Why CNCF? Why now?

I was asked on Twitter why the Cloud Native Computing Foundation should exist… Instead of responding ala Tweetstorm, I thought I would write a super quick blog post.

There are a few important reasons, but I will focus on the main one that I really care most about: Decoupling Kubernetes from Google.

It is no secret that Kubernetes is one of the fastest growing open source projects around, perhaps ever. In any category, not just distributed systems or infrastructure software. The growth rate is essentially on-par with Docker’s first year of contributors and commits. It is absolutely explosive.

Having said this, Kubernetes is still in its infancy having just reached v1.0. There are many years to go before the project grows into what its creators (Google) had in mind when open sourcing it a year ago. To that end, in order for Kubernetes to reach its full potential, it MUST be a community-owned/run/governed project and NOT a Google-owned project.

On top of the fact that many see Google as the benevolent dictator for Kubernetes (good and bad things can come of this), there is in fact hard data available on the differences in success (let’s call it “pervasiveness potential”) open source projects reach when you compare ones that were predominantly run and owned by a single corporation vs ones that evolved collaboratively and where governed by independent foundations (ASF or project-specific ones). Let alone how much adoption a given open source project can reach when community-governed and driven, but there are also many examples of projects that simply died off because a vibrant community never galvanized around them.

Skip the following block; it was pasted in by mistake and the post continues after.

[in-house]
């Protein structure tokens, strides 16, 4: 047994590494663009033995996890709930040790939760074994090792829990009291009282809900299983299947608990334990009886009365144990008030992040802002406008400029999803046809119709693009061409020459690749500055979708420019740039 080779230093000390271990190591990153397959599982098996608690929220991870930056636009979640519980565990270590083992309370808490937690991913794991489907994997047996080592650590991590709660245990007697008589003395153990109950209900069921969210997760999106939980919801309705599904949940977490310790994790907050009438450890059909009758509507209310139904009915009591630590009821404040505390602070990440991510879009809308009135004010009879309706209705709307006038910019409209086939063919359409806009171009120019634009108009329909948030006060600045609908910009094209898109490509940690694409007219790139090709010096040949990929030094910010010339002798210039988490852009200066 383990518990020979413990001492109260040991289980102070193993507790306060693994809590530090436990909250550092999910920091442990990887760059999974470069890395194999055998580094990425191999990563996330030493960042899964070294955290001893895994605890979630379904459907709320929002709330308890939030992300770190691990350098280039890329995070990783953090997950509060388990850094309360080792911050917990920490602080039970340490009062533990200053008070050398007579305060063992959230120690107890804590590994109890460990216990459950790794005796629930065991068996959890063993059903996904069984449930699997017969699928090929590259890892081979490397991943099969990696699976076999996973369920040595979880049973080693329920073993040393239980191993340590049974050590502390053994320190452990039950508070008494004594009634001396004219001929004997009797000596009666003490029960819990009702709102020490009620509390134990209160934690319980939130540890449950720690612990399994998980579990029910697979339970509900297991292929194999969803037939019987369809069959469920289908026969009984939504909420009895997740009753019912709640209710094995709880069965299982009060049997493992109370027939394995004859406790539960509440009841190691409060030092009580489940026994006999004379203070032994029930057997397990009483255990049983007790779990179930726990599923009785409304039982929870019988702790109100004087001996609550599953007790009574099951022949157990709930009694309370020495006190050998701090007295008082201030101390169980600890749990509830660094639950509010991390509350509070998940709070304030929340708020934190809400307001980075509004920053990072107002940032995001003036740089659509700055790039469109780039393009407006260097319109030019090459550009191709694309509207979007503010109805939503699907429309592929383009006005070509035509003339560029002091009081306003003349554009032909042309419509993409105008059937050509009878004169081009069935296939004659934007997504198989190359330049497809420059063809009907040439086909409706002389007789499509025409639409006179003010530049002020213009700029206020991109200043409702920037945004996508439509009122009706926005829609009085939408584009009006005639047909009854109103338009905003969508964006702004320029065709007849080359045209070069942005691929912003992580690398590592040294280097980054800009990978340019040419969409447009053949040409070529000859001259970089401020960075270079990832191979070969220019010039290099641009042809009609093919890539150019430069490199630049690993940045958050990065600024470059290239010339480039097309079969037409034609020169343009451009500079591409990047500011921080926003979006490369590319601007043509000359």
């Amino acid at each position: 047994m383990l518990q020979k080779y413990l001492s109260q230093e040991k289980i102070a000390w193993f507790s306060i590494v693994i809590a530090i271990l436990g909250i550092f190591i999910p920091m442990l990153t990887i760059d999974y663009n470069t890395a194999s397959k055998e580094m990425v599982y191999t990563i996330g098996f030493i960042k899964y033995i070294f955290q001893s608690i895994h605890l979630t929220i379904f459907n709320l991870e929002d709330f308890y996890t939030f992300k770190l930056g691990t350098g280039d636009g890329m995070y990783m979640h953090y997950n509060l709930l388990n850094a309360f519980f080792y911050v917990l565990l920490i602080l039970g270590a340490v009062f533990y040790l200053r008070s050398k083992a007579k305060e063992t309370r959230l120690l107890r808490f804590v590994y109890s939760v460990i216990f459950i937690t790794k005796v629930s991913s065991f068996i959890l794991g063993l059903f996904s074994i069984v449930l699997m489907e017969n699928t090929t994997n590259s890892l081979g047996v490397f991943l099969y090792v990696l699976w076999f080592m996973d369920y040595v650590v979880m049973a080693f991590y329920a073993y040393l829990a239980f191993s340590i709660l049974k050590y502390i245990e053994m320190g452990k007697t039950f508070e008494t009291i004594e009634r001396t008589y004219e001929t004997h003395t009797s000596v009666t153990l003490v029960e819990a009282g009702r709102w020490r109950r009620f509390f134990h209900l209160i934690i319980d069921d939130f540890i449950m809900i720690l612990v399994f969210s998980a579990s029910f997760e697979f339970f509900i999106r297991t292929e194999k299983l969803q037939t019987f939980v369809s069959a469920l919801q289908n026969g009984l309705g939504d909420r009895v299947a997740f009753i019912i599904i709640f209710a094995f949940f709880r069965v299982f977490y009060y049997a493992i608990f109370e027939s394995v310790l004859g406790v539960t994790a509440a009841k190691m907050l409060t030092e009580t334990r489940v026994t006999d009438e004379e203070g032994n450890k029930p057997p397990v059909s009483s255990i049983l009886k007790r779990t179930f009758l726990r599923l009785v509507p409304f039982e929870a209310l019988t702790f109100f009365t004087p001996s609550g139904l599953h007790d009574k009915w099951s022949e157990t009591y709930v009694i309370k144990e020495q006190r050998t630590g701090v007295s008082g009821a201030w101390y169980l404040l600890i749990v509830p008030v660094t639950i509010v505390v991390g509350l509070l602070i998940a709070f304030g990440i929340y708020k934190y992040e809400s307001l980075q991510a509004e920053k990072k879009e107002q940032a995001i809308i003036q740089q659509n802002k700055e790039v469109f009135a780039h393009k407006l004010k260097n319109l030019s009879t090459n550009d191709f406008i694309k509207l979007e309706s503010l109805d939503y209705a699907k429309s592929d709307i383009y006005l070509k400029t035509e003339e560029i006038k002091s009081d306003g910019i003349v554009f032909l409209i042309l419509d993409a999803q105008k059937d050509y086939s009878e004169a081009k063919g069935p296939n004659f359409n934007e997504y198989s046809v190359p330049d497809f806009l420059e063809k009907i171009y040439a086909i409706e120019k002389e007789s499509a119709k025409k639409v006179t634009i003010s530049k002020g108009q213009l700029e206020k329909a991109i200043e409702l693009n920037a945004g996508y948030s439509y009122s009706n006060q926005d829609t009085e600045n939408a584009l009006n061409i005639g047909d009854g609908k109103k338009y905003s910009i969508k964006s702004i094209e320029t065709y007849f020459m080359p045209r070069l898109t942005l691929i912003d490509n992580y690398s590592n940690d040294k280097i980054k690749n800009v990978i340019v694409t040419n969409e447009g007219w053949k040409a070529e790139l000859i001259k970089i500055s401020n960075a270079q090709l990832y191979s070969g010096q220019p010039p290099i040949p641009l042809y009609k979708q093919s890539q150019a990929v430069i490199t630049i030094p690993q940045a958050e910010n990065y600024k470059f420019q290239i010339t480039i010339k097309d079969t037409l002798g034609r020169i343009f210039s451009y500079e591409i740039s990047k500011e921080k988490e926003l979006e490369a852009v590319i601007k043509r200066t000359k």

Collaborative governance always dominates over monopolistic governance:

Sam Ramji (CEO of the Cloud Foundry Foundation) presented some great frameworks of thinking this morning during his OSCON keynote around why foundations are extremely useful as we see certain highly successful open source technologies adopted by the industry.

Bryan Cantrill (CTO of Joyent and member of the Technical Oversight Committee of the CNCF) also gave an amazing and quite relevant talk this afternoon at OSCON. His slides are here. Pay attention in particular to slides 20 and 21.

Note: I work for Kismatic, a founding member of the CNCF.


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